Mary’s parents had every reason to be worried. Not only they were concerned over the limited number of foods she was eating: pizza, white bread, cheese sticks, blueberries and apples, this 6 year old also seemed genuinely disgusted by all other foods. After she gagged a few times and even vomited when trying spaghetti, the parents decided to look for professional help and learned that Mary was a resistant eater. After the thorough assessment by a team of health professional, including a doctor, speech therapist, occupational therapist and a dietitian, a treatment plan was developed and Mary’s parents learnt the strategies they could use when feeding her at home in between the visits to a feeding clinic. 

There are many resistant eaters like Mary who need more help when learning to accept a wider variety of foods. In order to better understand how they can be helped, I interviewed an experienced pediatric occupational therapist Tania Hanson OTD, OTR/L, C/NDT, who is also the owner of Achievement Therapy Center  and the co-author of  Just Take a Bite: Easy, Effective Answers to Food Aversions and Eating Challenges! 

Picky eater vs Resistant eater

Although there is no formal definition of picky eating, it is generally accepted that it is a developmentally appropriate phase in a child’s life which starts at around 1,5-2 years and lasts till the child is 5-7 years old. Division of responsibility

 in feeding helps successfully outgrow picky eating. Division of responsibility is the authoritative approach to feeding, when parents take the upper hand with meal structure and food choices while letting children decide what to eat.

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But sometimes eating problems are more complicated. Just waiting for some children to be hungry enough to eat will not work because of the bigger emotional or physiological issues that make kids prefer to go hungry rather that eat something new. Eventually the list of their favorites gets shorter and shorter as parents become more and more anxious. Tania Hanson OTD, OTR/L, C/NDT  who has been working in the medical and occupational therapy field for more than 20 years, explains that although there is no formal definition of resistant eating, we can identify it by certain characteristics that include:

1. Limited food selection. Resistant eaters often accept only 10-15 foods or fewer.

2. Limited food groups. Refusing one or more food groups is fairly common among resistant eaters.

3. Anxiety and/or tantrums when presented with new foods. Resistant eaters often gag or become ill when presented with new foods.

4. Experiencing “food jags”. Resistant eaters require one or more foods be present at every meal prepared in the same manner.

5. Resistant eaters are sometimes diagnosed with a developmental delay such as Autism, Asperger’s Syndrome or Pervasive Developmental Disorders- Not Otherwise Specified. Some of them may also have a diagnosis of mental retardation.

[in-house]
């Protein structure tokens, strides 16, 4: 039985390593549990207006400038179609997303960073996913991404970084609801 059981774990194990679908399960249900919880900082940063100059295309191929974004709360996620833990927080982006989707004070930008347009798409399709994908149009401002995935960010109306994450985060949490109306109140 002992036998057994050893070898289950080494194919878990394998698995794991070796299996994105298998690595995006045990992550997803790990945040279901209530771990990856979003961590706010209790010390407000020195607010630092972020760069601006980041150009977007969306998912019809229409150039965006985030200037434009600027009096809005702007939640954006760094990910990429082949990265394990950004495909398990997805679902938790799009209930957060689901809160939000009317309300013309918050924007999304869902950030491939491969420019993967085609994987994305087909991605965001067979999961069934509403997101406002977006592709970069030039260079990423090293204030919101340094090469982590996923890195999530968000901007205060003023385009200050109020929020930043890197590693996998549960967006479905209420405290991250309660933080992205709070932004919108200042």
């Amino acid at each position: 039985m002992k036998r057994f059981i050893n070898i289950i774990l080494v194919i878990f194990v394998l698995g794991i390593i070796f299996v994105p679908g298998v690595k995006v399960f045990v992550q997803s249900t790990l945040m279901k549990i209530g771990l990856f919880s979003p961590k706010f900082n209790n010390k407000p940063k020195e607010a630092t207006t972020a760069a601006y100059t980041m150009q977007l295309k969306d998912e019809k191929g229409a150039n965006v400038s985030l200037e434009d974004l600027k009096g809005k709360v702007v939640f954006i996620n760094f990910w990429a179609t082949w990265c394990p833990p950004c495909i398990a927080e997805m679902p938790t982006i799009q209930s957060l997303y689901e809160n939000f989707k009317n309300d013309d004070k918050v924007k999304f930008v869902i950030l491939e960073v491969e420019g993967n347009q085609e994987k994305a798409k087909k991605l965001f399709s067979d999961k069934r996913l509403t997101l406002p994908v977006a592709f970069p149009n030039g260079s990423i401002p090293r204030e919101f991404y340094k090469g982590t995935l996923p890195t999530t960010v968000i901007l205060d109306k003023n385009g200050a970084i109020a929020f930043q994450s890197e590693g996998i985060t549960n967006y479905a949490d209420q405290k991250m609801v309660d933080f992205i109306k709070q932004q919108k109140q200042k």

Improving feeding strategy is not enough

Switching to authoritative parenting style and using the division of responsibility is often not enough to help a resistant eater feed himself better.  According to our expert, there may be contributing factors compromising the child’s ability to accept foods into his diet, such as:

  • Inadequate oral-motor skills, when the child may not have enough jaw/tongue control to chew foods.
  • Sensory processing skills, such as sensitivities to smell and taste that can influence food choices.
  • Gastrointestinal factors can be a problem, when children refuse to eat the food that they associate with stomach discomfort or pain.
  • Environmental controls. These may include parenting around food, such as allowing the child to graze throughout the day, so that he is not hungry for meals or tolerating inappropriate mealtime behavior.
  • Medical issues such as food allergies or swollen tonsils/adenoid.

Parents need more help 

Hanson says that multidisciplinary team approach should be able to help the parent look at all the factors that may be contributing to the child’s eating choices. Parents need to be supported, they need to understand that they are not alone. Having a team of professionals including school teachers and clinicians to refer to will help them develop a plan of action to meet the child’s needs.

What can be done at home?

Involving a child in food preparation has been helpful for children of all ages. Often kids are expected to eat a food which they know nothing about. Hanson often asks parents whether they would be willing to put in their mouths food that they know nothing about. Most parents say they wouldn’t. Hunson stresses that allowing their child to learn about the food outside mealtimes is very important. Incorporating fun, play-based interactions with food often reduces the child’s anxiety. Everyone learns better when they are not stressed. Just take a bite teaches parents  how to introduce foods through the sensory stages of looking, smelling, touching, tasting and eating.

Besides, many parents are likely to introduce a food a few times and then give up when the child continues to refuse eating it, adds Hanson. Research proves that it takes 12-15 exposures to the food, and sometimes 12-15 exposures on every sensory stage such as viewing, smelling, touching and tasting the food, before the child accepts it into their diet. She recommends parents help their children keep a food journal. Children who cannot read yet can draw pictures of the food they are learning about.

When it comes to expanding food choices, Hanson recommends gradual changes to familiar food. Changing the food slightly by varying temperature, texture, shape or taste and involving the child in the process will serve as a stepping stone to accepting a wider variety foods.

Tell me, what are your biggest obstacles to getting your kids to eat well?

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